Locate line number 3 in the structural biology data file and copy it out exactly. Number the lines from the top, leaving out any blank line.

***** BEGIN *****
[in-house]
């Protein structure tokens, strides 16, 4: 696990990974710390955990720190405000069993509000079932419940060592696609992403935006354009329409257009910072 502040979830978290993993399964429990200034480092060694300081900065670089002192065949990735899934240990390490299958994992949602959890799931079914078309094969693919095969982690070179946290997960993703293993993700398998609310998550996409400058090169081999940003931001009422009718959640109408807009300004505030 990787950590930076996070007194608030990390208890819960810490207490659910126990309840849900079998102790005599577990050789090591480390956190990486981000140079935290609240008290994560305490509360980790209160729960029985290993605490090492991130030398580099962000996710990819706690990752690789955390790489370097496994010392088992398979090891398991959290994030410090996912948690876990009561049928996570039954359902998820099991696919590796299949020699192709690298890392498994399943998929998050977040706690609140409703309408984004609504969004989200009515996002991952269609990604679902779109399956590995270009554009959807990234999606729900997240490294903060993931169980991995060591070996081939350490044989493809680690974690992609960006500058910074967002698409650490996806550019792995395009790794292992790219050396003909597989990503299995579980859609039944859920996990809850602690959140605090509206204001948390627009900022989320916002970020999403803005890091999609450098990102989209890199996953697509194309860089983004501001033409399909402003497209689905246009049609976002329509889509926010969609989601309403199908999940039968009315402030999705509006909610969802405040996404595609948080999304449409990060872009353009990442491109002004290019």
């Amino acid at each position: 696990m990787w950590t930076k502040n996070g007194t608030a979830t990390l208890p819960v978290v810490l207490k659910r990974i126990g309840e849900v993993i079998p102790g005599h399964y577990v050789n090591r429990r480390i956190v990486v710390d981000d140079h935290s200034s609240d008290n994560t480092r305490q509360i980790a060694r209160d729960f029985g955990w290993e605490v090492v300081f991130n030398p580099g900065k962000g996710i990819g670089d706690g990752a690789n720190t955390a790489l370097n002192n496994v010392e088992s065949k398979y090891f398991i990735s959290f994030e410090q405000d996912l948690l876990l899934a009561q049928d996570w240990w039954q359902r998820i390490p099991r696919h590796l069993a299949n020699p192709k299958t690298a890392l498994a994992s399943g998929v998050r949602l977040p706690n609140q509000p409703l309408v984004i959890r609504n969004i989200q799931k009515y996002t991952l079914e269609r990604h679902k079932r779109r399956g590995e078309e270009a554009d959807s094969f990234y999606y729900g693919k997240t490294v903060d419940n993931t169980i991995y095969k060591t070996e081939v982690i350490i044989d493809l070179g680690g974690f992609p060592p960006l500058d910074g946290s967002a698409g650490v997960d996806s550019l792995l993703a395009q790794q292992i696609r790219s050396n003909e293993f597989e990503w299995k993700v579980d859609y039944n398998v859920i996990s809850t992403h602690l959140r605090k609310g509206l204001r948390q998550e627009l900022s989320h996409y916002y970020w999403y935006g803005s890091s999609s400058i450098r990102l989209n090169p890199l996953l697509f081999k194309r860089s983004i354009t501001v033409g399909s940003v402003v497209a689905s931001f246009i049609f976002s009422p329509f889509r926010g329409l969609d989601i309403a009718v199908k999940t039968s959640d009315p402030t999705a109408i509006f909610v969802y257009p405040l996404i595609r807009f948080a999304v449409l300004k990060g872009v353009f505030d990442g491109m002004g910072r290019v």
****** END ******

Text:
């Amino acid at each position: 696990m990787w950590t930076k502040n996070g007194t608030a979830t990390l208890p819960v978290v810490l207490k659910r990974i126990g309840e849900v993993i079998p102790g005599h399964y577990v050789n090591r429990r480390i956190v990486v710390d981000d140079h935290s200034s609240d008290n994560t480092r305490q509360i980790a060694r209160d729960f029985g955990w290993e605490v090492v300081f991130n030398p580099g900065k962000g996710i990819g670089d706690g990752a690789n720190t955390a790489l370097n002192n496994v010392e088992s065949k398979y090891f398991i990735s959290f994030e410090q405000d996912l948690l876990l899934a009561q049928d996570w240990w039954q359902r998820i390490p099991r696919h590796l069993a299949n020699p192709k299958t690298a890392l498994a994992s399943g998929v998050r949602l977040p706690n609140q509000p409703l309408v984004i959890r609504n969004i989200q799931k009515y996002t991952l079914e269609r990604h679902k079932r779109r399956g590995e078309e270009a554009d959807s094969f990234y999606y729900g693919k997240t490294v903060d419940n993931t169980i991995y095969k060591t070996e081939v982690i350490i044989d493809l070179g680690g974690f992609p060592p960006l500058d910074g946290s967002a698409g650490v997960d996806s550019l792995l993703a395009q790794q292992i696609r790219s050396n003909e293993f597989e990503w299995k993700v579980d859609y039944n398998v859920i996990s809850t992403h602690l959140r605090k609310g509206l204001r948390q998550e627009l900022s989320h996409y916002y970020w999403y935006g803005s890091s999609s400058i450098r990102l989209n090169p890199l996953l697509f081999k194309r860089s983004i354009t501001v033409g399909s940003v402003v497209a689905s931001f246009i049609f976002s009422p329509f889509r926010g329409l969609d989601i309403a009718v199908k999940t039968s959640d009315p402030t999705a109408i509006f909610v969802y257009p405040l996404i595609r807009f948080a999304v449409l300004k990060g872009v353009f505030d990442g491109m002004g910072r290019v």